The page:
Marsha Chartrand

Local farmer is Michigan’s Farm Bureau Volunteer of the Year

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Washtenaw County’s Katelyn Packard is Michigan Farm Bureau’s 2017 Volunteer of the Year.

By Jeremy C. Nagel

Previously published in Michigan Farm Bureau News

Michigan Farm Bureau’s (MFB) 2017 Volunteer of the Year is Washtenaw County dairy farmer Katelyn Packard.

Growing up in a family already deeply involved in Farm Bureau, Packard started volunteering at a young age, helping her mother at Washtenaw County’s popular Project RED (Rural Education Day) event. Scooping ice cream for young students soon led to staffing the event’s dairy station—good preparation for eventually guiding tours of her family’s dairy, Horning Farms.

“My parents have always been really involved in Farm Bureau. It’s always been part of my life,” Packard said. “Now I do a lot of the tours on our farm. The number one thing we try to get across to people who visit the farm is our cow care—that our animals are well cared for and we’re doing the best we can to make sure they’re happy and healthy.”

Well regarded as a wellspring of new ideas for her county’s active outreachers, Packard has been central in planning a successful farm safety day, National Agriculture Week events, and other activities that help illuminate the mysterious world of food production for curious consumers.

The farm safety event drew more than 100 attendees and incorporated content targeting young and old alike. Packard designed promotional postcards and banners, and a popular “farm safety passport” used to motivate younger participants through the different topical stations.

Packard’s annual “Proud Farmer” t-shirt designs have helped raise the profile of Washtenaw County’s activities during National Agriculture Week in March. She also gathers on-farm photos from members to share on social media platforms, helping further illustrate the breadth of daily work farm families put into food production.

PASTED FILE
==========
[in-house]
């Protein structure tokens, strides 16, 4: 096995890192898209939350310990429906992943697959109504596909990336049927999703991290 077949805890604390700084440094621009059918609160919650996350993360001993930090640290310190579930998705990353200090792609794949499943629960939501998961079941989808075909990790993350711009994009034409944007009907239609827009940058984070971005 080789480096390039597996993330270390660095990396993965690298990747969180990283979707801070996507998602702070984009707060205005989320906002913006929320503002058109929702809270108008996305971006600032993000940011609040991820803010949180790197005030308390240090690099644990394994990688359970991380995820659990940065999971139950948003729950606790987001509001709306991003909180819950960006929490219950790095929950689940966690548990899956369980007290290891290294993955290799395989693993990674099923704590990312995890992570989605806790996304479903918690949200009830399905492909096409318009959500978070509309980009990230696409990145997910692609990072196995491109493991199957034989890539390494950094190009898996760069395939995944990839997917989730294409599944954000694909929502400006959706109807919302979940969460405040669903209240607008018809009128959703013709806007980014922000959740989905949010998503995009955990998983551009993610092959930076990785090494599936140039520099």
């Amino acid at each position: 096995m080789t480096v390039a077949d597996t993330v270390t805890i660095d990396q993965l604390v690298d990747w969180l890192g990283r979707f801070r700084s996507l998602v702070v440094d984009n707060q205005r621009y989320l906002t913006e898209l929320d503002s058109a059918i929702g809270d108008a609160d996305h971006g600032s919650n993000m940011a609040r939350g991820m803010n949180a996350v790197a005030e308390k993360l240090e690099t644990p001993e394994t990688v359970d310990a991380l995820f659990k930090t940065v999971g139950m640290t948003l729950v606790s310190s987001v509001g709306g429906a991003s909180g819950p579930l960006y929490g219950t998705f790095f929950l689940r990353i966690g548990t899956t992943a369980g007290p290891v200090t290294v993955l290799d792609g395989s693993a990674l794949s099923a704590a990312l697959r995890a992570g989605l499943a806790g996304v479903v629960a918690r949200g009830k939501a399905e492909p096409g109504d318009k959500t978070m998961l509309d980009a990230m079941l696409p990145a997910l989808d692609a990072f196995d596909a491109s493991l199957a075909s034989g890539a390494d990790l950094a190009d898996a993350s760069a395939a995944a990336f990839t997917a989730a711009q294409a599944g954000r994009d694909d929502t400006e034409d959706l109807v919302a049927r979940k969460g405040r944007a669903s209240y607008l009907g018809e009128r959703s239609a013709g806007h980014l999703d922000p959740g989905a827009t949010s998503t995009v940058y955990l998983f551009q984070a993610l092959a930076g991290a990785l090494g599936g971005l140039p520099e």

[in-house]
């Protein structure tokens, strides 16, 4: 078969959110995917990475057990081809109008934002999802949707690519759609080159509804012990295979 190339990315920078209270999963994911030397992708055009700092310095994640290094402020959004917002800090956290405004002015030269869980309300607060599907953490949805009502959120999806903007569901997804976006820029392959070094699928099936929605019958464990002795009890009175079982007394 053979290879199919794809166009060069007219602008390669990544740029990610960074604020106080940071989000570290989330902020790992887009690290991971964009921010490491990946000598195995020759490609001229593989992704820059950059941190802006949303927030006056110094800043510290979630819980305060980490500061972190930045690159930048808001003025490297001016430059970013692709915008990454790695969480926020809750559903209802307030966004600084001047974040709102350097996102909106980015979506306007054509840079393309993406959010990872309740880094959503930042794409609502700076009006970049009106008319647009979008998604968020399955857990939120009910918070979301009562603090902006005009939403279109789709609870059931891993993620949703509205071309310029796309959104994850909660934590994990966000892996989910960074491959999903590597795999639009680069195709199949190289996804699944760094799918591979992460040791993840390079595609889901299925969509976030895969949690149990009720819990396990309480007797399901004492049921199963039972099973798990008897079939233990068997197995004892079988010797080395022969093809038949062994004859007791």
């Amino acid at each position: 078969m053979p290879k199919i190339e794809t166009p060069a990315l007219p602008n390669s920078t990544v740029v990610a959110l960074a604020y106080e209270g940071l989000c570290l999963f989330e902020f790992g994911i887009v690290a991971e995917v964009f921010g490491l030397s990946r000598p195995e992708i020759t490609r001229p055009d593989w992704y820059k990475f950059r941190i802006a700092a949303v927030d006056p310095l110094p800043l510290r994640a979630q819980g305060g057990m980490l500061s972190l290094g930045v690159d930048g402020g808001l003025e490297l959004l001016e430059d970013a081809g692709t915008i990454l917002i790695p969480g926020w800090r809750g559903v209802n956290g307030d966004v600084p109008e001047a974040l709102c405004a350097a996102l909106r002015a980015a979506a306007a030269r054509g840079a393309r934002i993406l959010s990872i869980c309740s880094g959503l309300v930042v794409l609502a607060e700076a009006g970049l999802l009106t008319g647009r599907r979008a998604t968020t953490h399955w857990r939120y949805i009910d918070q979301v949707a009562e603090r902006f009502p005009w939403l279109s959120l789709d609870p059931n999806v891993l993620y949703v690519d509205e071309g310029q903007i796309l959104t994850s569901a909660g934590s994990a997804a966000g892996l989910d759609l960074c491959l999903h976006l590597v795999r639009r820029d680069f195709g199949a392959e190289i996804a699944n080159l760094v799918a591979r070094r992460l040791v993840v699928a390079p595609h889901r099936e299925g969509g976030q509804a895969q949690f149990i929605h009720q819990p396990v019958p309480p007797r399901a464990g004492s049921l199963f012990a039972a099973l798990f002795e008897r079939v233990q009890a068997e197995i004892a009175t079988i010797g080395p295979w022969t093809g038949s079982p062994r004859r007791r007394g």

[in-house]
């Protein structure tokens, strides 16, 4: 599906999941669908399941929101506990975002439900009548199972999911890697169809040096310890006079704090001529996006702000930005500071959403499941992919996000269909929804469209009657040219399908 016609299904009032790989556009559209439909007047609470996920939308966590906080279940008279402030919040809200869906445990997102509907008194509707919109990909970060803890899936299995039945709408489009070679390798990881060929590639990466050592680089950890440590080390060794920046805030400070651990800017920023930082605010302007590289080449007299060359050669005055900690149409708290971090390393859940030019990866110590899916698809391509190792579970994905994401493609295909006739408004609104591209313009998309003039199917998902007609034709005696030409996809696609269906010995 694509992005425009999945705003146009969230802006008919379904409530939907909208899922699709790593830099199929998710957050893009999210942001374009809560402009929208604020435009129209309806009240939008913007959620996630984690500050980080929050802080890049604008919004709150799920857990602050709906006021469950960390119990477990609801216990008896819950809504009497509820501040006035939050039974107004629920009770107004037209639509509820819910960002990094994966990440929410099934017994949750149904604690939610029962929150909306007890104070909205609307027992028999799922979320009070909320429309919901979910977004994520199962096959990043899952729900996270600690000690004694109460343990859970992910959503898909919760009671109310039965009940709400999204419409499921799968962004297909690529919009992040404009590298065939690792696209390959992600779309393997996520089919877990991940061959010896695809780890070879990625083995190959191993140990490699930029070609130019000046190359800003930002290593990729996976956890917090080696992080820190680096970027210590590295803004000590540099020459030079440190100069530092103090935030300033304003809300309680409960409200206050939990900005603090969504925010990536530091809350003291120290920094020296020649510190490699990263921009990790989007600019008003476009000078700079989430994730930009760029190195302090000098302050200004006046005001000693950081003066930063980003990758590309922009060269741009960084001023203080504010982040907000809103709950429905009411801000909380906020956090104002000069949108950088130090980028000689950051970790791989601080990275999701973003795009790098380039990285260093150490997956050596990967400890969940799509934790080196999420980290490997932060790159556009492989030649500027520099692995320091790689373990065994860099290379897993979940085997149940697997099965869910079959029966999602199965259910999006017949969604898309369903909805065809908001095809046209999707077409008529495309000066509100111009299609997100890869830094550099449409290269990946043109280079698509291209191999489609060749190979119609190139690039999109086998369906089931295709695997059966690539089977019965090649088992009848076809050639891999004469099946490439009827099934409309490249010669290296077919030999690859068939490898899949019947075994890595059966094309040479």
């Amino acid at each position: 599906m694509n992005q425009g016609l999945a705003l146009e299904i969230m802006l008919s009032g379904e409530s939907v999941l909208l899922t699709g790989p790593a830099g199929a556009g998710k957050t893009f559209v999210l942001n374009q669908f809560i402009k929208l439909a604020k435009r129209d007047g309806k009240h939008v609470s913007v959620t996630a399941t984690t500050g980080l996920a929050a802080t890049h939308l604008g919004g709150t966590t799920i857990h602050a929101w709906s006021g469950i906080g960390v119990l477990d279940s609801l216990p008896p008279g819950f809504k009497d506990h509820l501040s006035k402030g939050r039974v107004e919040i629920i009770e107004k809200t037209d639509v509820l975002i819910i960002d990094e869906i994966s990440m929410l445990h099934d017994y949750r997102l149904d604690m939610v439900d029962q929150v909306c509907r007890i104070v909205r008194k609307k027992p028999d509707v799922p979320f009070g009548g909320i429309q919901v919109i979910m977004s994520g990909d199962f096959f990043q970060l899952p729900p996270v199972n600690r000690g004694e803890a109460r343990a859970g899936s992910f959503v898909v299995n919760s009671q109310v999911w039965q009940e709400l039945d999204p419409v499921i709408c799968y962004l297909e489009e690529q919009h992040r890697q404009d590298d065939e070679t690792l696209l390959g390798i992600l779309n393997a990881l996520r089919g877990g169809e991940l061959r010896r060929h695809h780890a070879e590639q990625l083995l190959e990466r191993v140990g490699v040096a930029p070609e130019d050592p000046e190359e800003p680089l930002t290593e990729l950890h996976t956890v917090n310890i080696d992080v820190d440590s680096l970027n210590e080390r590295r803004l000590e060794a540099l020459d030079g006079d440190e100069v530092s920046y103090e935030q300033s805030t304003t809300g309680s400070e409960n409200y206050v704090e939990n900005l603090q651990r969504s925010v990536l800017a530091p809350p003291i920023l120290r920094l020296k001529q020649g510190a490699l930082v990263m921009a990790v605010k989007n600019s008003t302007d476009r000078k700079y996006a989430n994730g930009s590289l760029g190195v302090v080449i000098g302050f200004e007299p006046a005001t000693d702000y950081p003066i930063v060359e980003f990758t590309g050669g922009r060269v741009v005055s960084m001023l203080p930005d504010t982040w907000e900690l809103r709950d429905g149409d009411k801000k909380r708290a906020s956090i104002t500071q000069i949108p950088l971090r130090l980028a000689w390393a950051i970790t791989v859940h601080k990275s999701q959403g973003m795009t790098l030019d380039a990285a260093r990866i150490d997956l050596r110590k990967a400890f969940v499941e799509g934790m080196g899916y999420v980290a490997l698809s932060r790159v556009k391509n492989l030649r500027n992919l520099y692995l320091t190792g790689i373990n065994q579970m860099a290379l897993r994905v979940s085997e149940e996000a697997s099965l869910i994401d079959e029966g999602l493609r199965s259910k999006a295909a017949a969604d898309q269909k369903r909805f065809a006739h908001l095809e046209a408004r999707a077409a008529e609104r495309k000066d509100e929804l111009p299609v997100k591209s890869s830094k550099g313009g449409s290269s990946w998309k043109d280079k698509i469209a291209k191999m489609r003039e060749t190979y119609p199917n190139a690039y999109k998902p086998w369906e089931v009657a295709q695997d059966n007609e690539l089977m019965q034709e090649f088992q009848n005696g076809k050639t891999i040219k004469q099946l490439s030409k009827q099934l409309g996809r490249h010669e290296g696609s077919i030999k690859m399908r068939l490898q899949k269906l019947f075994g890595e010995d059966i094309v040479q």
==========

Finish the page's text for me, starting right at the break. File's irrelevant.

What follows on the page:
“I think it’s really important to share our story as farmers with consumers and people who aren’t involved in it every day,” Packard said. “They’re interested in learning but they just aren’t informed about it. They don’t have the resources to learn about it if we aren’t willing to volunteer and help them.

“That’s really what drives me: I really enjoy teaching people about what I do every day.”

Packard also works directly with her local livestock clubs to help better illustrate to prospective buyers what goes into raising the animals they purchase at local fair auctions.

“‘Sharing Our Story in Agriculture’ is a project we’ve been doing for a few years now,” Packard said, rooted in Washtenaw’s countywide and three small community fairs. “At each of those fairs the kids who show the different livestock species collect pictures from throughout the year of them and their animals.”

Packard compiles those photos into a cohesive slideshow presentation shown during the pre-auction buyers’ dinner—where the impact on those buyers is evident.

“The buyers … love to see the kids with their animals at home, giving them a bath, taking them out for a walk,” Packard said. “They love seeing the whole project come together instead of just that one night at the auction.”

Also active in the organization’s Young Farmer program, Packard helped pull off an enriched event that transcended the usual emphasis on camaraderie and networking. Her Young Farmer Advocacy Breakfast attracted participants from several counties to dig into the details of upping their outreach game back home.

“It helped us all learn more about how to share our stories,” said Packard, who after breakfast pulled back the curtain on how she conducts public tours of her own family’s dairy farm. The “how-to walk-through” provided a forum of sharing insights about how to handle visitors’ questions and explaining what goes into choosing tour stops.

Packard will receive her award at the 98th Michigan Farm Bureau Awards Banquet, Tuesday, Nov. 28, 2017 at the DeVos Place in Grand Rapids.

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